Meanwhile, this is a golden age for men’s tennis — even better, perhaps, than the late ’70s and early ’80s. The Top 20 players have never been stronger (as John McEnroe, an embodiment of that earlier era, recently noted). In June Andre Agassi observed, “The players are quicker, stronger, bigger, fitter, and the whole package is that there is much more strength in tennis today.” His rival during the 1990s, Pete Sampras, told a reporter during Wimbledon that the top four players — Djokovic, Nadal, Federer and Scotland’s Andy Murray — have never been more dominant. “These four guys are just better movers than everyone else,” Sampras said. “They’re better athletes.”

    Over the last few weeks I've been able to watch a fair amount of the Rogers Cup and the Western and Southern Open, two prominent hardcourt tournaments that lead in to the last major of the season.

    At the Rogers Cup, the men and women play in different cities, so mixed doubles is tough. This year, the women played in Toronto and the men in Montreal; next year they switch. The first thing that happened was that Murray lost in the first round to Kevin Anderson of South Africa. This was strange. Murray usually plays very well against the rank and file then falls apart in the finals.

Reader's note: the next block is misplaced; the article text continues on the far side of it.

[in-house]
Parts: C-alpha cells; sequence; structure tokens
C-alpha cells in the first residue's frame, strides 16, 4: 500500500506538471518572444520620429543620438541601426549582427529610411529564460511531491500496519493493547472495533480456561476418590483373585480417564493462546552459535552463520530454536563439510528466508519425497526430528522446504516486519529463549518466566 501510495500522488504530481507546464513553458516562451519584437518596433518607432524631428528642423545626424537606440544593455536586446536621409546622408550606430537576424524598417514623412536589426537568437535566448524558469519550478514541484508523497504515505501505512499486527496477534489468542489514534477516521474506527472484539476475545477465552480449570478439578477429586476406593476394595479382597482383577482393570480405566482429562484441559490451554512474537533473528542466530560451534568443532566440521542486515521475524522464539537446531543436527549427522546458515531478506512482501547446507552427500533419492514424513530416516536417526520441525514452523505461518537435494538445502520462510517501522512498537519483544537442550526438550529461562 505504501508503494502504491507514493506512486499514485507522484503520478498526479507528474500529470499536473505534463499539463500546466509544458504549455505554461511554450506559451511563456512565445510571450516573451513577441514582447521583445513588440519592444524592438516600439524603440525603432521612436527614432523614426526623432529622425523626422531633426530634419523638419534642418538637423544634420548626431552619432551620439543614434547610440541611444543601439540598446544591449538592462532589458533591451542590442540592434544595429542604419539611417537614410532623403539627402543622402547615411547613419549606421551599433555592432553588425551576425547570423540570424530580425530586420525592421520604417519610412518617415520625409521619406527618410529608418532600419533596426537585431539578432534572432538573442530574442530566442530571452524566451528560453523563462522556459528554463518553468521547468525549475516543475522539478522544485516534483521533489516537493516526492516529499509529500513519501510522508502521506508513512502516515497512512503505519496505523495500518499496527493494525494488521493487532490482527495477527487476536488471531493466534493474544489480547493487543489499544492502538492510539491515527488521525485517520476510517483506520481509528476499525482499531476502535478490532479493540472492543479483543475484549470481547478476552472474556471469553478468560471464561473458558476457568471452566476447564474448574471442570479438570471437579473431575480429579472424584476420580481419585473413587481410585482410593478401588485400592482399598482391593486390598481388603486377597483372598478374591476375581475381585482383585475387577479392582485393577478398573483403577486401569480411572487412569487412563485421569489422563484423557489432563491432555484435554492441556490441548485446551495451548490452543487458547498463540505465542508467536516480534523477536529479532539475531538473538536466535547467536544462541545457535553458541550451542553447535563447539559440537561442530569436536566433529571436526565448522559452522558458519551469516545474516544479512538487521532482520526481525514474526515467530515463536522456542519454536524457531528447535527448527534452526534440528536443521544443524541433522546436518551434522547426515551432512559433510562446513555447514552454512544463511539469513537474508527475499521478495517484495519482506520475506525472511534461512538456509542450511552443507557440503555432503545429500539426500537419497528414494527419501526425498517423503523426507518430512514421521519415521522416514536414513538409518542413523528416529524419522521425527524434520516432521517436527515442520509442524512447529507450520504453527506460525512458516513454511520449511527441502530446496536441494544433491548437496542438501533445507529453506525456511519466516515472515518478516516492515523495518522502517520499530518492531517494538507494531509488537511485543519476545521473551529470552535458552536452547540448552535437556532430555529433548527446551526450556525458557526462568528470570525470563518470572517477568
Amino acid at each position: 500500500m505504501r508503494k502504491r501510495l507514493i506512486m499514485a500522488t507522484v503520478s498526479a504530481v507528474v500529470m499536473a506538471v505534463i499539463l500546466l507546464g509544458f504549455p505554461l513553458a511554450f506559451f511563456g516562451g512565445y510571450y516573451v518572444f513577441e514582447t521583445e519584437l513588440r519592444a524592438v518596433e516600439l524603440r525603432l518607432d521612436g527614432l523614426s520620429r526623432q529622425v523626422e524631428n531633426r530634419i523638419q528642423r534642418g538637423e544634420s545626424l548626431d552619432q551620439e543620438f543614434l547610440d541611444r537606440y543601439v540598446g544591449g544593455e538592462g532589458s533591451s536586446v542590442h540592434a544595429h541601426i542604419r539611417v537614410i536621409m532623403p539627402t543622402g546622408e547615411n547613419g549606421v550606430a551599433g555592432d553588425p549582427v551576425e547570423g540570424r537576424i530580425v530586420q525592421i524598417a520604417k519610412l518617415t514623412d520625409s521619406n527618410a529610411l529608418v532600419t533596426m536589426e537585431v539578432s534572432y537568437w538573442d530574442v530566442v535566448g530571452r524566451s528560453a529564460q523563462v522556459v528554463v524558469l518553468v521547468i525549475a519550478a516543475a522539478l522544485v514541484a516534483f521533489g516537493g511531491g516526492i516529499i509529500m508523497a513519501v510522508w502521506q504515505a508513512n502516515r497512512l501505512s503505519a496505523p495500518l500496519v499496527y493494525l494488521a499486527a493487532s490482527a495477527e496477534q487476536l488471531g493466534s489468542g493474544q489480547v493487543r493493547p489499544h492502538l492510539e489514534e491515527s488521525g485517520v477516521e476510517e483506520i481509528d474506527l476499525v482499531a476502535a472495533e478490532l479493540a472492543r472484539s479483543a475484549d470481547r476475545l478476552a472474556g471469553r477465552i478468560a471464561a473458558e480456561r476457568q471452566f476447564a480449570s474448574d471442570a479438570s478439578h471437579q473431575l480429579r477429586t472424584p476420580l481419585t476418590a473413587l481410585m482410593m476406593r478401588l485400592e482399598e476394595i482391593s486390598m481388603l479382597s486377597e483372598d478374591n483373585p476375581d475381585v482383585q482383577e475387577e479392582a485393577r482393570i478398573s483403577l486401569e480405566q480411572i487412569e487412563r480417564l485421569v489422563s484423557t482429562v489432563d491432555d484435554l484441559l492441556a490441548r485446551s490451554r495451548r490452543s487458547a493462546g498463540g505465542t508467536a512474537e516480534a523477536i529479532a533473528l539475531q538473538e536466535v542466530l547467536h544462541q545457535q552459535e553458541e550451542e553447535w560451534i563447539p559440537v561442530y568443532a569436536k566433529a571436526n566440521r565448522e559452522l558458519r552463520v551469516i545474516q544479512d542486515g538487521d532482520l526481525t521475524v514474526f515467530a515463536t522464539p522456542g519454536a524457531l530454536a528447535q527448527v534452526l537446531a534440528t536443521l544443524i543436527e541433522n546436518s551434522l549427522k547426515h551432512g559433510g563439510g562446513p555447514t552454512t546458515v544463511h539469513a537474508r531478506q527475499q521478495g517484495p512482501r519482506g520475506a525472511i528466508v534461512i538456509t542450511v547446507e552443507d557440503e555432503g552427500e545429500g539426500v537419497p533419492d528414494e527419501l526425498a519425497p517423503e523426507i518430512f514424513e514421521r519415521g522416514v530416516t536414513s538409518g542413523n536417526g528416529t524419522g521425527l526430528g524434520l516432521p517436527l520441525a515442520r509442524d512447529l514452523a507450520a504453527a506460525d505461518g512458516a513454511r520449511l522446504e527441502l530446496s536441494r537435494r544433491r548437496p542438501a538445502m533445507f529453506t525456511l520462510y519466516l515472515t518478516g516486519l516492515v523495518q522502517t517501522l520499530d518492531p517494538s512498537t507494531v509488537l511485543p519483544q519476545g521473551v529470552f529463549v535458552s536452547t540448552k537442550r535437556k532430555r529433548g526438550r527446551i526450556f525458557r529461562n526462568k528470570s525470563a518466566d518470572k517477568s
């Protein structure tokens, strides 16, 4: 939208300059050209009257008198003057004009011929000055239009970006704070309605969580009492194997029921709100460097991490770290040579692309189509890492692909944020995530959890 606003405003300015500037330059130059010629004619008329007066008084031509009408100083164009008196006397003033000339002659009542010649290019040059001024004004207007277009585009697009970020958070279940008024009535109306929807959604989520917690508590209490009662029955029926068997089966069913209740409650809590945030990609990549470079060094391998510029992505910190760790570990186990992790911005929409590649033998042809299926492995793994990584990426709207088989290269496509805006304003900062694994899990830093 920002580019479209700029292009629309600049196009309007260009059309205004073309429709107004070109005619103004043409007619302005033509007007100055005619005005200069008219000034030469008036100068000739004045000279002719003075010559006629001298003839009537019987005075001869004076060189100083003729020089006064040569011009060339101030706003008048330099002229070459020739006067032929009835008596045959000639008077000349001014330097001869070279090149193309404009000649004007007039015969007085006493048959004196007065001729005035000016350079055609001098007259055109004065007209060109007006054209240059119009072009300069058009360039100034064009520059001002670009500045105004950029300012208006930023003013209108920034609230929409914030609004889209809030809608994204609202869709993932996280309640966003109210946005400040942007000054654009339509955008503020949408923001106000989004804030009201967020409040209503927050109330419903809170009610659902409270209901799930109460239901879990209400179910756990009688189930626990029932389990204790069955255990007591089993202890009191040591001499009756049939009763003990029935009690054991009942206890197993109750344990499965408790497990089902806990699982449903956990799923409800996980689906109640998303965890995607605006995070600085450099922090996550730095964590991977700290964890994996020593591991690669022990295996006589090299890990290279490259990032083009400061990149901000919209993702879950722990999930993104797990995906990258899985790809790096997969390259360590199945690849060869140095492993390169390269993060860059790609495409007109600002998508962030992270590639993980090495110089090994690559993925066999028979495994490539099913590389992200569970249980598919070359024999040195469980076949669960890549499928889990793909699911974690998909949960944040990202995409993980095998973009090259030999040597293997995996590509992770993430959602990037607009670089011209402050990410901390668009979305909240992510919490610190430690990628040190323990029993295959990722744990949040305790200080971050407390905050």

In the second round Jo-Wilfried Tsonga beat Federer again, surprising, but certainly not unprecedented, except that Tsonga won the third set 6-1. Also in the second round, I saw Nadal destroy Ivan Dodig 6-1 in the first set. Dodig started coming to net and squeaked out the second set tiebreak 7-6 (7-5) as Nadal made a lot of passing errors. I had to get some sleep and was sure Nadal would come storming back. But he also lost the second set, in an identical score.

    I began to wonder if Murray, Nadal and Federer were tinkering with their games to try to catch up to Nole (Djokovic), or just playing possum.

    Djokovic had an easy road to the final where he met another fellow on a diet, Mardy Fish, who has surpassed fading Andy Roddick as the number one American. Like Djokovic, Fish has seen his game transformed after shedding a lot of weight. He still doesn't hit a huge groundstroke, but he gets to everything now. It was a close match with a lot of running, but Djokovic won 6-2, 3-6, 6-4.